Who moves first, and who moves last? In a game between the monetary authority and the fiscal authority, the order of moves matters. Just like in Stackelberg duopoly, where the effect of an increase in one firm's quantity will depend on whether the other firm is the leader and has already chosen its quantity, or is the follower and will adjust its quantity in response.
But there is also a Short Run vs Long Run distinction between the order of moves. In the Short Run game, stabilisation of Aggregate Demand is what's at stake. In the Long Run game, satisfying the Long Run Government Budget Constraint is what's at stake.
When I examine my own implicit assumptions, this is what I normally assume:
Short Run. The fiscal authority moves first, and the monetary authority moves last. I think this assumption is right for Canada. If the government changes fiscal policy, it knows the Bank of Canada will adjust monetary policy in response to keep inflation at the 2% target. We saw this happen in 1995.
Long Run. The monetary authority moves first, and the fiscal authority moves last. I think this assumption is right for Canada. If the Bank of Canada adjusts the nominal interest rate or monetary base to keep inflation at the 2% target, or if it changes that monetary policy target, it knows that this will affect the flow of seigniorage profits it pays to the government, and it knows that the government will sooner or later adjust taxes or expenditure so that the Long Run Government Budget Constraint remains satisfied. We saw this happen in 1995.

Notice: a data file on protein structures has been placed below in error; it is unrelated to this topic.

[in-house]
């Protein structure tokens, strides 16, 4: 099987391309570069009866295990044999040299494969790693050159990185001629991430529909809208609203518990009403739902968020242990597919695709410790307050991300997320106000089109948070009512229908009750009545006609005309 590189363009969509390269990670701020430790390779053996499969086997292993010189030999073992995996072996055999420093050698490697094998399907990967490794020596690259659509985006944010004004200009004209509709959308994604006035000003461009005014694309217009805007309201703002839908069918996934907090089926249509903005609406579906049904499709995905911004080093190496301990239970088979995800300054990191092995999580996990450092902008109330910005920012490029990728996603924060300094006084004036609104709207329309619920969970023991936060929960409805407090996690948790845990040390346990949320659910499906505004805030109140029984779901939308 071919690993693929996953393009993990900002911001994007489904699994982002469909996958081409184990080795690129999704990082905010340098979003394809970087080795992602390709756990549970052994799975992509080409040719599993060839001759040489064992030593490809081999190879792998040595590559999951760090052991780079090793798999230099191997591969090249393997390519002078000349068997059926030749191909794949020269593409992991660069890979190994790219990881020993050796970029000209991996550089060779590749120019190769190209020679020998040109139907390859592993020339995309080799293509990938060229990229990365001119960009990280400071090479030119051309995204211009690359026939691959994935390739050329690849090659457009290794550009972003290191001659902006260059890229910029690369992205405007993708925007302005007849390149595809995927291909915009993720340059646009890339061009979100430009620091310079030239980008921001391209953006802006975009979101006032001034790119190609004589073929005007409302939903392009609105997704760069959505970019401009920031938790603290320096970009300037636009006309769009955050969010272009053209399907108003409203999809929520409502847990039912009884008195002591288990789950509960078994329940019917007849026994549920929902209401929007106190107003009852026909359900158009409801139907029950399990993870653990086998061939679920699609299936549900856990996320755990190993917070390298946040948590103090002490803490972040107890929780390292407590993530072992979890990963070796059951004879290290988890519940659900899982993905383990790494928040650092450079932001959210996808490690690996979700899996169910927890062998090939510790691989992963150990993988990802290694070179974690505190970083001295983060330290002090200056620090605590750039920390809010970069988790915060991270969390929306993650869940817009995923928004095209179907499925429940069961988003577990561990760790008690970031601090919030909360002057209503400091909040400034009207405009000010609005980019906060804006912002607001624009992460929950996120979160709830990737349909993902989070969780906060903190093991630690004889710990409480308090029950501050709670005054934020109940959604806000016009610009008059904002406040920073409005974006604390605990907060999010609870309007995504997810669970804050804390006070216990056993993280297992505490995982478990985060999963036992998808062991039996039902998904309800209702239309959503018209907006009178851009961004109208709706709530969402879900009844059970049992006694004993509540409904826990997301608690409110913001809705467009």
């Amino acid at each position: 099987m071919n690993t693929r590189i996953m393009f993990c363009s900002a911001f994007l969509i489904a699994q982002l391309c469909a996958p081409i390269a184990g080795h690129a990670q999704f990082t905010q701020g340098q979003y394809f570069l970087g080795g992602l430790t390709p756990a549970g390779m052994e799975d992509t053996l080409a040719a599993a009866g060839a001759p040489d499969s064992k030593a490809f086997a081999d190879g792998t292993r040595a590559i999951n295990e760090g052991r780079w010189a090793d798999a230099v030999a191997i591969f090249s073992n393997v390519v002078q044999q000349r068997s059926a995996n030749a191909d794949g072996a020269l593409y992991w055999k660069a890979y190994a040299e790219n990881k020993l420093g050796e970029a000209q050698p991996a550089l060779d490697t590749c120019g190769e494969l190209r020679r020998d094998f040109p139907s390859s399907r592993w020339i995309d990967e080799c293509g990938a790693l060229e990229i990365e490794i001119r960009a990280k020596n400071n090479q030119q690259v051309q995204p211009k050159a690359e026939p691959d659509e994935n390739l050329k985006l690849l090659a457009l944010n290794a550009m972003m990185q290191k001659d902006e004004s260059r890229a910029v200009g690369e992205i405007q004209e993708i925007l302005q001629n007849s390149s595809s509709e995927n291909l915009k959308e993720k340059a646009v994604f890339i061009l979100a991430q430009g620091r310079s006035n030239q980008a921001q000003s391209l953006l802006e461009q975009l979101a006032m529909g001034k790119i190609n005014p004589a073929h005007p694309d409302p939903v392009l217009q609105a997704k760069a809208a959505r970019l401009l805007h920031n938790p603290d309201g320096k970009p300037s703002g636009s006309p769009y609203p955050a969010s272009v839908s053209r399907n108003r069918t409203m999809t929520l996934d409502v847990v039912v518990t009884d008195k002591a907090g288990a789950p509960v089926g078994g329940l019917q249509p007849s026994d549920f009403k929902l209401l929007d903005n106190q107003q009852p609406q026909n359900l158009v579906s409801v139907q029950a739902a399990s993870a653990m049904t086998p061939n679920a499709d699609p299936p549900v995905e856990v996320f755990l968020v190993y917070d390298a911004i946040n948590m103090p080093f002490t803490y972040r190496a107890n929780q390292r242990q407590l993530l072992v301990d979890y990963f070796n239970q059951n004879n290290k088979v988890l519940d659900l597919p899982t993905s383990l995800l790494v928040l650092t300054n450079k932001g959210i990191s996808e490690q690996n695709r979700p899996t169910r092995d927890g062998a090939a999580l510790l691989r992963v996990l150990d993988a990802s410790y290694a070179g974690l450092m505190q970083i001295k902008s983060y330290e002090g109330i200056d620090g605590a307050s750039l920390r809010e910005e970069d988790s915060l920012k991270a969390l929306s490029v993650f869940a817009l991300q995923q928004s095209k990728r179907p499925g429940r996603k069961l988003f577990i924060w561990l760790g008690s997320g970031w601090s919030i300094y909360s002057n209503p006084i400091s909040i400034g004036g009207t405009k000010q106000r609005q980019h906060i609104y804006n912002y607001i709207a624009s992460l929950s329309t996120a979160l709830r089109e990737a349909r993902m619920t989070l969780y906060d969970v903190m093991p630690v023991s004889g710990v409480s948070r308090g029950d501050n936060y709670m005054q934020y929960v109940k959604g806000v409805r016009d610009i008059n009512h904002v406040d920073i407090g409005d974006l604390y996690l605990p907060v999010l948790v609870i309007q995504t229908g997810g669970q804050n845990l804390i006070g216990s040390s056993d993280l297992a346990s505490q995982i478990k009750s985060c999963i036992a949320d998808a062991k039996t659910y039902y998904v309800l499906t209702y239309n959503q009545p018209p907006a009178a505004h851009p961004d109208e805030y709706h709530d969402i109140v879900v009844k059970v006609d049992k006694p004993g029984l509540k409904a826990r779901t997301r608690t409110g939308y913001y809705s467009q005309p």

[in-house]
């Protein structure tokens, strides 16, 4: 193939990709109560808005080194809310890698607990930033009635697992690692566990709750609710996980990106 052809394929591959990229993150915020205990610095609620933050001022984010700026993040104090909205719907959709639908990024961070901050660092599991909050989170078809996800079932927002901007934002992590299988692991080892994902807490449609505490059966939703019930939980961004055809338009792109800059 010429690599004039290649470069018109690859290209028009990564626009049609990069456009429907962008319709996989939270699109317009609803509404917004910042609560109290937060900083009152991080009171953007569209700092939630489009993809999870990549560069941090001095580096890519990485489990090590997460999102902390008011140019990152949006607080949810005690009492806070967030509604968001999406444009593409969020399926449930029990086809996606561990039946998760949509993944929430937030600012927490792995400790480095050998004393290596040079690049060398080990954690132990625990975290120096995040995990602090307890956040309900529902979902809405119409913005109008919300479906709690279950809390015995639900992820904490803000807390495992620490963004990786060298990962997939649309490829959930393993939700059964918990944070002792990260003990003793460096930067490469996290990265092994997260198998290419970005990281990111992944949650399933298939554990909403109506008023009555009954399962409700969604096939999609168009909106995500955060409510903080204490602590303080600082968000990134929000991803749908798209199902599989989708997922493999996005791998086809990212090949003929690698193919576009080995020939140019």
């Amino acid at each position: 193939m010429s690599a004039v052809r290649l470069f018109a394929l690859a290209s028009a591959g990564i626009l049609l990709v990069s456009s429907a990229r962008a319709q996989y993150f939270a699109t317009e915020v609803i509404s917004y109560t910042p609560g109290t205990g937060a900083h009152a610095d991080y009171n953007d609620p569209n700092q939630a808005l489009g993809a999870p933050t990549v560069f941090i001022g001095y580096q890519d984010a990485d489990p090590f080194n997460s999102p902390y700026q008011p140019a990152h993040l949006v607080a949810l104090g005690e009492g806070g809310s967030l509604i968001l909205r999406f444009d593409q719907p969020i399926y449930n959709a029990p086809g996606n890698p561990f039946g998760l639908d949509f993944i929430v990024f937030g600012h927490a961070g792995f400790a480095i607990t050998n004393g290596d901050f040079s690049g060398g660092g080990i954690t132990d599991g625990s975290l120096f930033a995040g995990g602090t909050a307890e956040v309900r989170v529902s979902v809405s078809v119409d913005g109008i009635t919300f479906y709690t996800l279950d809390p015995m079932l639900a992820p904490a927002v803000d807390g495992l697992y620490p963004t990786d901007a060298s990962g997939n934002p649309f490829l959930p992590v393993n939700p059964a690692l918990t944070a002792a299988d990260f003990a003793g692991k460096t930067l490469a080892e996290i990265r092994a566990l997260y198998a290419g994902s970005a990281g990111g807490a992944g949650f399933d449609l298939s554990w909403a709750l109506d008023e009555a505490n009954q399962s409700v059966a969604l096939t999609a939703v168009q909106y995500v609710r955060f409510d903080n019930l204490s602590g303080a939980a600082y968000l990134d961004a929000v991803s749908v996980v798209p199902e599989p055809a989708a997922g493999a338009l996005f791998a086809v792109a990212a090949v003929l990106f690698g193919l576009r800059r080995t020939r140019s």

When I examine my assumptions, they do look weird. Because I have the exact opposite assumption about the order of moves in the Short Run and in the Long Run. But I think my weird assumptions are right, for Canada. If I were talking about a different country, like Zimbabwe in the hyperinflation, where central bank independence was just a fiction, I would need to change my assumptions.
You might disagree with my assumptions about the order of moves. But you might nevertheless agree with me that the order of moves matters, and that different assumptions about the order of moves is at the root of the disagreement between monetarists and fiscalists. And by "fiscalists" I here include the Fiscal Theory of the Price Level.